Michael Caines to make wine in Devon

Drinks: Drinks, Wines
Location: England
Other: People

Top chef Michael Caines MBE is to plant 18,000 vines at his country house hotel, Lympstone Manor in East Devon.

The four hectare south-facing site on the Exe Estuary will be planted to the classic Champagne grape varieties – Chardonnay, Pinot Noir and Pinot Meunier – with the focus on producing up to 25,000 bottles of top-end sparkling wine. Though the team hasn’t ruled out the possibility of making some still wine as well further down the line.

There are no plans for a winery on site, and the wines being made by a local winery and aged in its cellars. Discussions on a suitable partner are ‘ongoing’.

Vineyards are being overseen by James Matyear, a Plumpton College graduate, who has joined the team from quality English fizz producer Hattingley Valley in Hampshire. Plans are already afoot for a three day ‘festival of vine planting’ at the end of April, which will include a three-night stay and a tour of the vineyard.

While the microclimate of Devon is described by Matyear as being similar to Kent and Sussex, the soils have a bedrock of sandstone rather than chalk.

‘The geology is very different,’ he told Imbibe. ‘It’s a clay loam that sits on Exmouth mudstone and sandstone, formed 250 million years ago.’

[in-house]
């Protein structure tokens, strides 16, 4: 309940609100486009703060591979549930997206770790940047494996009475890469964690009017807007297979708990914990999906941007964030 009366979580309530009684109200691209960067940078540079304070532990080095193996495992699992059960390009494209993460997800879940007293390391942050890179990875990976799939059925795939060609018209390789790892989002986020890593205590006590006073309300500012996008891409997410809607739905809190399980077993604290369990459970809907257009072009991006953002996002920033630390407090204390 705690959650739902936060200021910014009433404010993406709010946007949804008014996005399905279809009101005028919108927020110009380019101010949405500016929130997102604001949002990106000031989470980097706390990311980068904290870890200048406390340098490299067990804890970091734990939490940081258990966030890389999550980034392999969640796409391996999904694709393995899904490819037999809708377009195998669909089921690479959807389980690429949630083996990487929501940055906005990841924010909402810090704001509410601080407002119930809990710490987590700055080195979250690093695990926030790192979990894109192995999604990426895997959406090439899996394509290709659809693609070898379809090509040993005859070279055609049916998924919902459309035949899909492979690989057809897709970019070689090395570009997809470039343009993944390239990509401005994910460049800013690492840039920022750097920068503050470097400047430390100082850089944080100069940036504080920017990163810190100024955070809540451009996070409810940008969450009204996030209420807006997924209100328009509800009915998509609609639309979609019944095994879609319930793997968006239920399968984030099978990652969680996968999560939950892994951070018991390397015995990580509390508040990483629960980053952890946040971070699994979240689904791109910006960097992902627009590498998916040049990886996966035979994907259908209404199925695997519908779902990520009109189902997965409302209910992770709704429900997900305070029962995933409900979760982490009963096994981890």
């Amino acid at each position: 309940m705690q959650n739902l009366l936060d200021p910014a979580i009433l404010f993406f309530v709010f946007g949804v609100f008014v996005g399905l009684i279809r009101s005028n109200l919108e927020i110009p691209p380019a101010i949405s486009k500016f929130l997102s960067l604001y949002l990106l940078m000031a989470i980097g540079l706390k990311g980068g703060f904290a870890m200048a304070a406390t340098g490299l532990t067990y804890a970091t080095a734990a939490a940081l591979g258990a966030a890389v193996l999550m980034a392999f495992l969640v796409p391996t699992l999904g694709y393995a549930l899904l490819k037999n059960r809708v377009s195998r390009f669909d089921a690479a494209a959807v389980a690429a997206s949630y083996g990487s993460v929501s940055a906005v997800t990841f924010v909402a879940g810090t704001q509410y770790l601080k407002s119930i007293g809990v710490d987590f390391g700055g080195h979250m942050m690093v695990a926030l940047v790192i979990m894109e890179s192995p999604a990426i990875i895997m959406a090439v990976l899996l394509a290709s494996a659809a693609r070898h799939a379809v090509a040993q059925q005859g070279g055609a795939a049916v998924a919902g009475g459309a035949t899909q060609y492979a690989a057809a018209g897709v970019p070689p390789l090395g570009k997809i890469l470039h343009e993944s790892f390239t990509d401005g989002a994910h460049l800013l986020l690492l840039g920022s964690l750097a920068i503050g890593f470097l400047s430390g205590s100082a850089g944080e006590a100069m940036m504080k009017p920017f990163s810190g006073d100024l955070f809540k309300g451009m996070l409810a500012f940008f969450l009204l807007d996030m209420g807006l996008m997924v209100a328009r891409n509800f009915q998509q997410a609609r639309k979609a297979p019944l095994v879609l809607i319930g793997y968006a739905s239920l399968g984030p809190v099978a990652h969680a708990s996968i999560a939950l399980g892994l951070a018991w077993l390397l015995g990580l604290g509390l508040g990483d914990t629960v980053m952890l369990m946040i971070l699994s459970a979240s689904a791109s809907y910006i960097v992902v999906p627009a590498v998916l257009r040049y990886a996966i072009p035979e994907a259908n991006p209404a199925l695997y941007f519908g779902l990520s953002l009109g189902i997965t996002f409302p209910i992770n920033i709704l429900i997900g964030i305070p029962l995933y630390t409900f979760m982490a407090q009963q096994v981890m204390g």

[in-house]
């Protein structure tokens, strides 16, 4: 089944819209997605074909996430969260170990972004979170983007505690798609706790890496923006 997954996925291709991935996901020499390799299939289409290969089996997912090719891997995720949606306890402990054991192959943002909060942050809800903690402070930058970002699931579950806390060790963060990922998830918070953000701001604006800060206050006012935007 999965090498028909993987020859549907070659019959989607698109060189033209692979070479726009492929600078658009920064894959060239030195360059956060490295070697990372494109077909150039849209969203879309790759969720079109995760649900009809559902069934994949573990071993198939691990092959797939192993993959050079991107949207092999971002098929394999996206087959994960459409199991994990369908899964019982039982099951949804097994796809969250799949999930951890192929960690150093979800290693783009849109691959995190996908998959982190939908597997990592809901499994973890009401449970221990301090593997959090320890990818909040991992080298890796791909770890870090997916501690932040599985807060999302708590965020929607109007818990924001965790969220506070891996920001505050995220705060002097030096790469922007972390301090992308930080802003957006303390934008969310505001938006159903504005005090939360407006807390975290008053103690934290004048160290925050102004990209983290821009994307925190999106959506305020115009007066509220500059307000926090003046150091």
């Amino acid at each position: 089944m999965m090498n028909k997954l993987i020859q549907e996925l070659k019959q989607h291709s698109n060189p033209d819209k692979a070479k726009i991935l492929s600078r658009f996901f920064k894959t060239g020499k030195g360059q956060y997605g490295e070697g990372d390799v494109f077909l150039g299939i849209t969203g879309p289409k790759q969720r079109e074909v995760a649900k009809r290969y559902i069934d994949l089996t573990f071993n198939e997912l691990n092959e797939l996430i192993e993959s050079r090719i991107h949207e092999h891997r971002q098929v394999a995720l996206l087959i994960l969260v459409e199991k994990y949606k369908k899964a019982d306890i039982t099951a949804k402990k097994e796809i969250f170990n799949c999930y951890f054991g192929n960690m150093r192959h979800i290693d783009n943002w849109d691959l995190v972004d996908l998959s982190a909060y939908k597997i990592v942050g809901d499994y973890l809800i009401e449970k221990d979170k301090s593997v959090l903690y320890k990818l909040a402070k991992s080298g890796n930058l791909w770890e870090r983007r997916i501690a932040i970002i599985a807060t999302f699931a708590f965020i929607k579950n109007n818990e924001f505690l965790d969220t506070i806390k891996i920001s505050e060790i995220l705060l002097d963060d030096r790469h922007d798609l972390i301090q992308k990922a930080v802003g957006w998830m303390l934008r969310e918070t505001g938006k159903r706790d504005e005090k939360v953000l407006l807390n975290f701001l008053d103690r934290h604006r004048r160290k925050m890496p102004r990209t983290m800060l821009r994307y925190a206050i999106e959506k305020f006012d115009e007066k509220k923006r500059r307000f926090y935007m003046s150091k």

Imbibe readers will have to wait a further six years to find out how this affects the taste of the wines; the first bottles are slated to hit the market in 2024.

English sparklers were one of the best-received categories in this year’s Sommelier Wine Awards judging. Read about the SWA judges’ thoughts here.

About Author

Chris Losh

After five years working on My Weekly magazine (during which time he learned how to write horoscopes and make things out of mince) in 1995 Chris Losh entered the world of drinks writing and, despite all advice from his doctor – and the wishes of most South African winemakers – has stayed there ever since. He began on Wine and Spirit International, editing it for several years before moving on to edit Wine Magazine. Both publications have since gone the way of the Dodo, but he claims to have nothing to do with their demise, and his alibi appears solid, since he was freelance writing for anyone who would pay him at the time. In 2007, he helped to set up both Imbibe magazine and the Sommelier Wine Awards, and has spent much of the last three years eating, drinking, and listening to French sommeliers talk about minerality. In 2009 he was shortlisted for the Louis Roederer Feature Writer of the Year, but didn’t win. Perhaps he should have stuck to horoscopes. And mince.

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